Anyway, we walked on, even stopping a nice local guy out for a walk with his wife and little kids to ask him where he got the guayabera HE was wearing. "Not here", he said, "In the Yucatan". That last bit was odd, since we were all in the Yucatan right then.

Eventually my parents found a shop selling the elusive shirts, and we bought one for all the guys. Zion looks freaking adorable in his! It's a bit big, but he outgrew the last one he had in about two days.

We did a bit more shopping (my dad cleverly suggested we buy some inhalers. We hadn't bought a new one since we'd had grad student insurance, and they were like $10 then. Now they are $50! so the 3 pack for $17 was most welcome), and then split up with my parents so we could get some food in the kids and catch a bus home. We found a great taco cart near a park, and ordered 8 tacos. The woman stared at me as if I'd ordered an entire roast ox for myself, instead of 8 tacos for 4 people. I carried on, and she made us 8 delicious barbacoa and rice tacos, which we sauced up at her homemade salsa bar. We ate them (and almost went back for more), the kids played on the playground equipment and we headed home. Home, where I had a nice pina colada that used up the last of our rum. Good thing we head home soon! And that there's plenty of gin.

Sunday, July 17, 2011


Hey look! I haven't published a blog post in over a year. I blame Facebook, mostly. It's like blogging for lazy people. Really, really lazy people, who can't even be bothered to write a sentence or two every day.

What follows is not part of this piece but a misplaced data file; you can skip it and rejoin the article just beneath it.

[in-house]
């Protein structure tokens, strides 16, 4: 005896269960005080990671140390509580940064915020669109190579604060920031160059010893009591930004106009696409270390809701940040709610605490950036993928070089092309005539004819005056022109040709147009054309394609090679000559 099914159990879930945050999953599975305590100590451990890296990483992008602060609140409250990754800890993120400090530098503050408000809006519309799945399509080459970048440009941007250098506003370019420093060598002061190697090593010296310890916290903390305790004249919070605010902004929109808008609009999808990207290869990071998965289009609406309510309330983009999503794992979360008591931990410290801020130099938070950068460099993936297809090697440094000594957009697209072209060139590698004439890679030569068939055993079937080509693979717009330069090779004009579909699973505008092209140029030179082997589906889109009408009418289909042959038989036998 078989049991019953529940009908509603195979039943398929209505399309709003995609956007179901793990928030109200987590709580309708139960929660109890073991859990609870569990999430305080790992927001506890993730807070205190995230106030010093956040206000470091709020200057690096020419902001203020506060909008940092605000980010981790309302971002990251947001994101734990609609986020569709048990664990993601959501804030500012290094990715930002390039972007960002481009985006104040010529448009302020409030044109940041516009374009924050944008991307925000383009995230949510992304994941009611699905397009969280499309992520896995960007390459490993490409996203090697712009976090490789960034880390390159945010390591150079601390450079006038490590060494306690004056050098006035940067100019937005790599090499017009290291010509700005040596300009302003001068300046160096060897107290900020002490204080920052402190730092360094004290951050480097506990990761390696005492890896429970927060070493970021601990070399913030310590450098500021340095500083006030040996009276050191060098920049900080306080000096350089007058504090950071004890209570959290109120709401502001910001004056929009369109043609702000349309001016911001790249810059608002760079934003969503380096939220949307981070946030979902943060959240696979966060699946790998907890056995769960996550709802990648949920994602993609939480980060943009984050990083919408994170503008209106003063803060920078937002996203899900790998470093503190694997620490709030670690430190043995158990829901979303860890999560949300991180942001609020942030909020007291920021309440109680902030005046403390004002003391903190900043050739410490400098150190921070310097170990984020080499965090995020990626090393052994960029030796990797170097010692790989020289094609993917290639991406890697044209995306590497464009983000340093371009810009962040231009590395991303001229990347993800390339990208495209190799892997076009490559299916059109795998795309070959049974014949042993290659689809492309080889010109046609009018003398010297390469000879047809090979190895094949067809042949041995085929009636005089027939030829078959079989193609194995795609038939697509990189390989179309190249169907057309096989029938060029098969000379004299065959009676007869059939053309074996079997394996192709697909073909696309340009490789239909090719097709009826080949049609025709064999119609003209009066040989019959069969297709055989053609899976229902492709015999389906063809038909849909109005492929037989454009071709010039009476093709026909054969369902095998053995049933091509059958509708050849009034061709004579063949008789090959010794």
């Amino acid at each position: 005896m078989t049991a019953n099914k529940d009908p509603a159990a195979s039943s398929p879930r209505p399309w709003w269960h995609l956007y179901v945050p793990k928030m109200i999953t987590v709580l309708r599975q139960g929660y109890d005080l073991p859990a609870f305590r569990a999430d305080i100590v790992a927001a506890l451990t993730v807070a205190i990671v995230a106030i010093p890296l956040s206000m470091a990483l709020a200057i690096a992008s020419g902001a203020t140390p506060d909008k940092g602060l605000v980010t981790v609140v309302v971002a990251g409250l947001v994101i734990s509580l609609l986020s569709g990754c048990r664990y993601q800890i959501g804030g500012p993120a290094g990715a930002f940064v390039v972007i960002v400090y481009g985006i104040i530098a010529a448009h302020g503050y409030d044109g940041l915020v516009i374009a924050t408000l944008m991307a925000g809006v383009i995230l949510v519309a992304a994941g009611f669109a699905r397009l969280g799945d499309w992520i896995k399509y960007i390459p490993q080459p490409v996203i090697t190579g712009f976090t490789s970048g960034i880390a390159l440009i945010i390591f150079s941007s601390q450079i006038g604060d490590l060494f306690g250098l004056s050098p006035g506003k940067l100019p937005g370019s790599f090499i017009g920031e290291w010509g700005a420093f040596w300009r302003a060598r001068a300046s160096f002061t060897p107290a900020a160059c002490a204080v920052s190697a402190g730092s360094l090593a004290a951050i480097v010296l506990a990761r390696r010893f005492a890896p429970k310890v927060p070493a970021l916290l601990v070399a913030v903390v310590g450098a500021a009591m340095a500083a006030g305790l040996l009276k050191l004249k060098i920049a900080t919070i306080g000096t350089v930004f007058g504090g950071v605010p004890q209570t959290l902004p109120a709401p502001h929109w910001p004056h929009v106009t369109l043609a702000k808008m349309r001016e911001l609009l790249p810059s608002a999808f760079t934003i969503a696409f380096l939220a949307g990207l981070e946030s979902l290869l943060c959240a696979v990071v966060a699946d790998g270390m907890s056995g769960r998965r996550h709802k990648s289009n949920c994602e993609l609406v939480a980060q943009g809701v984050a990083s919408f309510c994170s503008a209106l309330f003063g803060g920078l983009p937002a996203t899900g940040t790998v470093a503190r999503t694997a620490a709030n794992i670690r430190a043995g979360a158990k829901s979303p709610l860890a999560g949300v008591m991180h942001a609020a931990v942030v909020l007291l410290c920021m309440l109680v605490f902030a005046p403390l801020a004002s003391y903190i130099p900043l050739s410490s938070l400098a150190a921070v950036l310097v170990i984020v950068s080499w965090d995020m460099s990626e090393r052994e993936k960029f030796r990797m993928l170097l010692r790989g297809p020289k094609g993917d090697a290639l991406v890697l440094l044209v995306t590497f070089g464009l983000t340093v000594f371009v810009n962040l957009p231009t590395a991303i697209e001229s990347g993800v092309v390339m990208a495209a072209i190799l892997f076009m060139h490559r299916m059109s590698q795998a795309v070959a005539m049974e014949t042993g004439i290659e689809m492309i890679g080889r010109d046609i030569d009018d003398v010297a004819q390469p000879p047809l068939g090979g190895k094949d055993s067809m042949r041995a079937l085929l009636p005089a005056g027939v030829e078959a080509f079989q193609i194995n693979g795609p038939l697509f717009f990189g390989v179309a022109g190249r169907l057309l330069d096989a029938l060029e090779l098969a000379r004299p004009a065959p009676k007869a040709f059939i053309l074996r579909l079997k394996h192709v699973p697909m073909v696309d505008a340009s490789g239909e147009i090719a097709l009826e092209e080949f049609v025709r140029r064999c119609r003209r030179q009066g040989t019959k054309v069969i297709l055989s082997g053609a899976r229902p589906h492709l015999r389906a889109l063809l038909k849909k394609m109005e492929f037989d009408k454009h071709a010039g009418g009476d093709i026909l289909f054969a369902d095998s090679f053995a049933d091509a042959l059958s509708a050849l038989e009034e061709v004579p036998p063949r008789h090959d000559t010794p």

Anyway, the only slightly embarrassing truth of the matter is that I'm hella amused every time I happen to read back through my own blog. So I decided that even if I'm the primary person I'm entertaining it might be worth my while to attend to my own amusement from time to time.

So here I am.

Today I spent an unholy amount of time tinking my lace knitting. I made a mistake-- got off by one stitch-- and didn't notice for two rows. Now that might not be a big deal except that I'm knitting this huuuuuuge circular shawl and each row has over 700 stitches. It took me over an hour just to get back to my mistake. Remarkably I did not cry, throw things, or even curse (much). I'm pretty sure this is all attributable to the medicinal properties of the gin I've been drinking at our nightly cocktail hour. The gin, however, bears no responsibility for the knitting mistake. That was all Wall-E's fault.